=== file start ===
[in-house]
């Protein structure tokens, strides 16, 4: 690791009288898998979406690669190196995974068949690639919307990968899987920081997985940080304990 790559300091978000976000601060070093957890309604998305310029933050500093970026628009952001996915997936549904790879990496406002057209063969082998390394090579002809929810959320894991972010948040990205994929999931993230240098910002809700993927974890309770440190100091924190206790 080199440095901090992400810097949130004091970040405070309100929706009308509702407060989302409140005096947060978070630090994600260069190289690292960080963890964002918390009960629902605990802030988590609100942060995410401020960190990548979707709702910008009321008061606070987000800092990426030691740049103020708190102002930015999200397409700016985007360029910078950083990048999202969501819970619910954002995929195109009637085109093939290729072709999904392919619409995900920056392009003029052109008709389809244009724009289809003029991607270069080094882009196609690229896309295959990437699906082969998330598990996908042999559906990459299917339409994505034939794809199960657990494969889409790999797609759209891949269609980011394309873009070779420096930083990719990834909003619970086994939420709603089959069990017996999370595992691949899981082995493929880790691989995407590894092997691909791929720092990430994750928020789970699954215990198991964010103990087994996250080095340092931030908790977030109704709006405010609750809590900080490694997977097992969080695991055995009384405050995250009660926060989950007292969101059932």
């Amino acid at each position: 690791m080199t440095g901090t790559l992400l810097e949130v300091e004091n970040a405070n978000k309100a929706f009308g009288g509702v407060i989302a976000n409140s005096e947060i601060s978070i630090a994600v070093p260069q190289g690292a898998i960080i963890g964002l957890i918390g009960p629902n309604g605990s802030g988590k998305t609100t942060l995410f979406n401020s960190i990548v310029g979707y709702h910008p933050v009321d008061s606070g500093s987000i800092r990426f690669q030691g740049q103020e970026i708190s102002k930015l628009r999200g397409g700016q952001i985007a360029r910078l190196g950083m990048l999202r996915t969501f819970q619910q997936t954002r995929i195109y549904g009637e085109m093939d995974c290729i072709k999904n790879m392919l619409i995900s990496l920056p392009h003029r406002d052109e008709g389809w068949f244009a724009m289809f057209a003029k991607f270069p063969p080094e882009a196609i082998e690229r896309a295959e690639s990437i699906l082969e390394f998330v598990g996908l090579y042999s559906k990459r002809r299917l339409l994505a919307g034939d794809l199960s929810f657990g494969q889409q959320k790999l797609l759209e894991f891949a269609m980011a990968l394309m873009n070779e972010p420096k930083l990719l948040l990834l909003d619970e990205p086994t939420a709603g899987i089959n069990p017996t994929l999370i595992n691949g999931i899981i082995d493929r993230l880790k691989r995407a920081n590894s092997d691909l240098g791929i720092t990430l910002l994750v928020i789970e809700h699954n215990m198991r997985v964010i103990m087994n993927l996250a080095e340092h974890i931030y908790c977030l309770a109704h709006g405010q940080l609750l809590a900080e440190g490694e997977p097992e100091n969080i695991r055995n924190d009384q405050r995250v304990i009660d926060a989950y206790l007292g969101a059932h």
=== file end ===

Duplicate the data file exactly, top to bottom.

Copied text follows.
[in-house]
């Protein structure tokens, strides 16, 4: 690791009288898998979406690669190196995974068949690639919307990968899987920081997985940080304990 790559300091978000976000601060070093957890309604998305310029933050500093970026628009952001996915997936549904790879990496406002057209063969082998390394090579002809929810959320894991972010948040990205994929999931993230240098910002809700993927974890309770440190100091924190206790 080199440095901090992400810097949130004091970040405070309100929706009308509702407060989302409140005096947060978070630090994600260069190289690292960080963890964002918390009960629902605990802030988590609100942060995410401020960190990548979707709702910008009321008061606070987000800092990426030691740049103020708190102002930015999200397409700016985007360029910078950083990048999202969501819970619910954002995929195109009637085109093939290729072709999904392919619409995900920056392009003029052109008709389809244009724009289809003029991607270069080094882009196609690229896309295959990437699906082969998330598990996908042999559906990459299917339409994505034939794809199960657990494969889409790999797609759209891949269609980011394309873009070779420096930083990719990834909003619970086994939420709603089959069990017996999370595992691949899981082995493929880790691989995407590894092997691909791929720092990430994750928020789970699954215990198991964010103990087994996250080095340092931030908790977030109704709006405010609750809590900080490694997977097992969080695991055995009384405050995250009660926060989950007292969101059932």
């Amino acid at each position: 690791m080199t440095g901090t790559l992400l810097e949130v300091e004091n970040a405070n978000k309100a929706f009308g009288g509702v407060i989302a976000n409140s005096e947060i601060s978070i630090a994600v070093p260069q190289g690292a898998i960080i963890g964002l957890i918390g009960p629902n309604g605990s802030g988590k998305t609100t942060l995410f979406n401020s960190i990548v310029g979707y709702h910008p933050v009321d008061s606070g500093s987000i800092r990426f690669q030691g740049q103020e970026i708190s102002k930015l628009r999200g397409g700016q952001i985007a360029r910078l190196g950083m990048l999202r996915t969501f819970q619910q997936t954002r995929i195109y549904g009637e085109m093939d995974c290729i072709k999904n790879m392919l619409i995900s990496l920056p392009h003029r406002d052109e008709g389809w068949f244009a724009m289809f057209a003029k991607f270069p063969p080094e882009a196609i082998e690229r896309a295959e690639s990437i699906l082969e390394f998330v598990g996908l090579y042999s559906k990459r002809r299917l339409l994505a919307g034939d794809l199960s929810f657990g494969q889409q959320k790999l797609l759209e894991f891949a269609m980011a990968l394309m873009n070779e972010p420096k930083l990719l948040l990834l909003d619970e990205p086994t939420a709603g899987i089959n069990p017996t994929l999370i595992n691949g999931i899981i082995d493929r993230l880790k691989r995407a920081n590894s092997d691909l240098g791929i720092t990430l910002l994750v928020i789970e809700h699954n215990m198991r997985v964010i103990m087994n993927l996250a080095e340092h974890i931030y908790c977030l309770a109704h709006g405010q940080l609750l809590a900080e440190g490694e997977p097992e100091n969080i695991r055995n924190d009384q405050r995250v304990i009660d926060a989950y206790l007292g969101a059932h």